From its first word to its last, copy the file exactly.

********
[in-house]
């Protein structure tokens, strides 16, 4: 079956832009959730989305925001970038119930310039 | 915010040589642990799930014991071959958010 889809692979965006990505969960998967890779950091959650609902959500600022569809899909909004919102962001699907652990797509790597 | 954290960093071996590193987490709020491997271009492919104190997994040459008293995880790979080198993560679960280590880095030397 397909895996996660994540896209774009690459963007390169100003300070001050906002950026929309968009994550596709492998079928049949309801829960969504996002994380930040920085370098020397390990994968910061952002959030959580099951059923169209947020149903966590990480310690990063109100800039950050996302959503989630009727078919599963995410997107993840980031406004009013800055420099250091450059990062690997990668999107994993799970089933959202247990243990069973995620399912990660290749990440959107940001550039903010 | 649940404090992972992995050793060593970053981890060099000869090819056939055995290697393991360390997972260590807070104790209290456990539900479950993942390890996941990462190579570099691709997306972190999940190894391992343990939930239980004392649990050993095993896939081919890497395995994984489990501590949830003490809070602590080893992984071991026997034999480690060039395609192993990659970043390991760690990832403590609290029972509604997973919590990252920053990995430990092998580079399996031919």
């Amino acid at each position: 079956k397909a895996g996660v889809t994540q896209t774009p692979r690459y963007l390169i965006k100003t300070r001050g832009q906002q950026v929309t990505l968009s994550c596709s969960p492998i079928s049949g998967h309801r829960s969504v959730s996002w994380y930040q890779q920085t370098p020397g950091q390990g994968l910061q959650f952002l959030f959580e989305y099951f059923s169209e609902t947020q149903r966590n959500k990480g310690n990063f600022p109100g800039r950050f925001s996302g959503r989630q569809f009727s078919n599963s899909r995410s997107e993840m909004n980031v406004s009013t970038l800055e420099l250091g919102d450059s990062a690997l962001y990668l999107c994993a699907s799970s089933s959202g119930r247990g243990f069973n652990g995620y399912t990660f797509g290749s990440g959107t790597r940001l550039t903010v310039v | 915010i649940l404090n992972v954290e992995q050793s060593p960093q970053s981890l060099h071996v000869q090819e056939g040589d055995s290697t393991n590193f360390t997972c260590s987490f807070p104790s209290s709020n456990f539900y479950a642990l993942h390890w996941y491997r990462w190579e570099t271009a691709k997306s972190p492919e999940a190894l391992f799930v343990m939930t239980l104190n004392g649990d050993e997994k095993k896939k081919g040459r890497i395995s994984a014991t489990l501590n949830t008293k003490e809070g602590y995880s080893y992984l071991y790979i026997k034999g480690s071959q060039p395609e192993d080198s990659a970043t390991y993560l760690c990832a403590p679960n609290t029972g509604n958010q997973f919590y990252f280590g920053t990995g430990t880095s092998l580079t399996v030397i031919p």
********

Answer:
[in-house]
């Protein structure tokens, strides 16, 4: 079956832009959730989305925001970038119930310039 | 915010040589642990799930014991071959958010 889809692979965006990505969960998967890779950091959650609902959500600022569809899909909004919102962001699907652990797509790597 | 954290960093071996590193987490709020491997271009492919104190997994040459008293995880790979080198993560679960280590880095030397 397909895996996660994540896209774009690459963007390169100003300070001050906002950026929309968009994550596709492998079928049949309801829960969504996002994380930040920085370098020397390990994968910061952002959030959580099951059923169209947020149903966590990480310690990063109100800039950050996302959503989630009727078919599963995410997107993840980031406004009013800055420099250091450059990062690997990668999107994993799970089933959202247990243990069973995620399912990660290749990440959107940001550039903010 | 649940404090992972992995050793060593970053981890060099000869090819056939055995290697393991360390997972260590807070104790209290456990539900479950993942390890996941990462190579570099691709997306972190999940190894391992343990939930239980004392649990050993095993896939081919890497395995994984489990501590949830003490809070602590080893992984071991026997034999480690060039395609192993990659970043390991760690990832403590609290029972509604997973919590990252920053990995430990092998580079399996031919």
């Amino acid at each position: 079956k397909a895996g996660v889809t994540q896209t774009p692979r690459y963007l390169i965006k100003t300070r001050g832009q906002q950026v929309t990505l968009s994550c596709s969960p492998i079928s049949g998967h309801r829960s969504v959730s996002w994380y930040q890779q920085t370098p020397g950091q390990g994968l910061q959650f952002l959030f959580e989305y099951f059923s169209e609902t947020q149903r966590n959500k990480g310690n990063f600022p109100g800039r950050f925001s996302g959503r989630q569809f009727s078919n599963s899909r995410s997107e993840m909004n980031v406004s009013t970038l800055e420099l250091g919102d450059s990062a690997l962001y990668l999107c994993a699907s799970s089933s959202g119930r247990g243990f069973n652990g995620y399912t990660f797509g290749s990440g959107t790597r940001l550039t903010v310039v | 915010i649940l404090n992972v954290e992995q050793s060593p960093q970053s981890l060099h071996v000869q090819e056939g040589d055995s290697t393991n590193f360390t997972c260590s987490f807070p104790s209290s709020n456990f539900y479950a642990l993942h390890w996941y491997r990462w190579e570099t271009a691709k997306s972190p492919e999940a190894l391992f799930v343990m939930t239980l104190n004392g649990d050993e997994k095993k896939k081919g040459r890497i395995s994984a014991t489990l501590n949830t008293k003490e809070g602590y995880s080893y992984l071991y790979i026997k034999g480690s071959q060039p395609e192993d080198s990659a970043t390991y993560l760690c990832a403590p679960n609290t029972g509604n958010q997973f919590y990252f280590g920053t990995g430990t880095s092998l580079t399996v030397i031919p």